Since we're looking at 2011 anyway, Microsoft should forget about Windows on a Slate PC—that ship sailed several years ago, when virtually no one bought any of the first generation Tablet PCs—and think about porting its well-executed Windows Phone 7 OS to a tablet-type device.

Unlike the iOS behind the iPad, Windows Phone OS would actually make sense on a tablet, and in fact seems like it was designed from the get-go for that kind of form factor. Sadly, Microsoft continues to insist it has no plans for such a thing.

IE Might Actually Be a Contender

Maybe I'm preaching to the choir here—after all, IE remains the de facto choice in corporate environments thanks to its unparalleled central management and deployment capabilities—but it appears as if Microsoft's much-maligned web browser might be poised for a comeback. Usage in IE had been on a near-linear freefall for a few years, thanks first to Mozilla Firefox and then, more recently, because of a surge of interest in Google's Chrome browser.

But that all changed in 2010. First, IE's overall market share decline evened out, then stopped altogether, and since May 2010, the browser has actually gained market share, while both Firefox and Chrome have stalled. Meanwhile, IE 8 has consistently outgrown the competition, and is the most frequently used web browser.

Critics will point out that IE 8 is bundled with Windows 7, and that Microsoft's OS popularity must be helping the browser. Fair enough, but IE 8 growth has also come during a period in which European Union-based Windows installations have triggered a browser ballot screen anytime a user has picked IE as their default browser. Combined with the heightened competition, then, IE's recent successes have in fact come during a time in which the browser has faced unparalleled opposition.

And now IE 9 is on the way. Through much of 2010, IE 9 was almost a science experiment, with Microsoft focusing on the developer-oriented underpinnings of the product. The effort paid off: Not only has Microsoft embraced the standards-based web, it's also found a way to leverage unique Windows integration features like hardware acceleration to make its next browser even more desirable.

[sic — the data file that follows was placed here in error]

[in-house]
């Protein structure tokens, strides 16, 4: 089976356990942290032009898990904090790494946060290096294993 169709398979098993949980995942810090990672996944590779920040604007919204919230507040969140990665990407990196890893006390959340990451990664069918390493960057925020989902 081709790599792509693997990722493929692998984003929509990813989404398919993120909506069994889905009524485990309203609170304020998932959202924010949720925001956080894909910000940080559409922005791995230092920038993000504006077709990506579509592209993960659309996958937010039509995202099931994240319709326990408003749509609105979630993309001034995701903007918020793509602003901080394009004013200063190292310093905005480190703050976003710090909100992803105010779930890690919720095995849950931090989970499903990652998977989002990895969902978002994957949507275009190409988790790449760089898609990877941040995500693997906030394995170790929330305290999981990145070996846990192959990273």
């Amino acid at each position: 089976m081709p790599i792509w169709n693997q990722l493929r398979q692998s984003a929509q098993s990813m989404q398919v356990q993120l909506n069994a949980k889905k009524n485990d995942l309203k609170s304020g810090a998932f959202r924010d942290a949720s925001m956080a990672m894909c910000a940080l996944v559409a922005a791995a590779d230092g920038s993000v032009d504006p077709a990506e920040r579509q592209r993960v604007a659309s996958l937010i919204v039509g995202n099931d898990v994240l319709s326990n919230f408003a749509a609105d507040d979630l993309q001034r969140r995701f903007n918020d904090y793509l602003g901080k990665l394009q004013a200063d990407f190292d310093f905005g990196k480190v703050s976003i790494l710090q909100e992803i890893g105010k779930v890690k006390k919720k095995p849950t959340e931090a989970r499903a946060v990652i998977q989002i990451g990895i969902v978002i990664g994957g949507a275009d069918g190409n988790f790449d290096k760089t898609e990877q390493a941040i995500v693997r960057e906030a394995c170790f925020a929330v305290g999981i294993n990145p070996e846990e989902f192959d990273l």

By the time you read this, Microsoft should have debuted the first IE 9 public beta. My sources tell me that IE 9 will be lean and mean in ways that the bloated IE 8 isn't, and I hope that's true: One of the primary selling points of Google Chrome, in particular, is its stripped-down UI that gets out of the way and lets the content you're viewing take center stage.

If Microsoft can duplicate that experience and combine it with its standards effort and hardware-accelerated rendering, IE 9 could be a much bigger deal than previously expected. And that's an amazing turnaround for a product that many of us had written off less than a year ago.

PDC 2010

Microsoft sporadically holds a developer-oriented event called the Professional Developers Conference (PDC). Each PDC has a theme: There was a Windows 7 PDC in 2008, and before that a few Windows Vista/Longhorn PDCs. And this year, it's happening again, on October 28 and 29, 2010, when Microsoft will hold PDC 2010 in Redmond for the first time. It's smaller (and shorter) than usual and will focus on cloud services, mobile development, tools, browser strategy, and gaming. I'll be going, so if you're in Redmond then, drop me a line (thurrott at sign gmail.com).

TAGS: Windows 7
Hide comments


  • Allowed HTML tags: <em> <strong> <blockquote> <br> <p>

Plain text

  • No HTML tags allowed.
  • Web page addresses and e-mail addresses turn into links automatically.
  • Lines and paragraphs break automatically.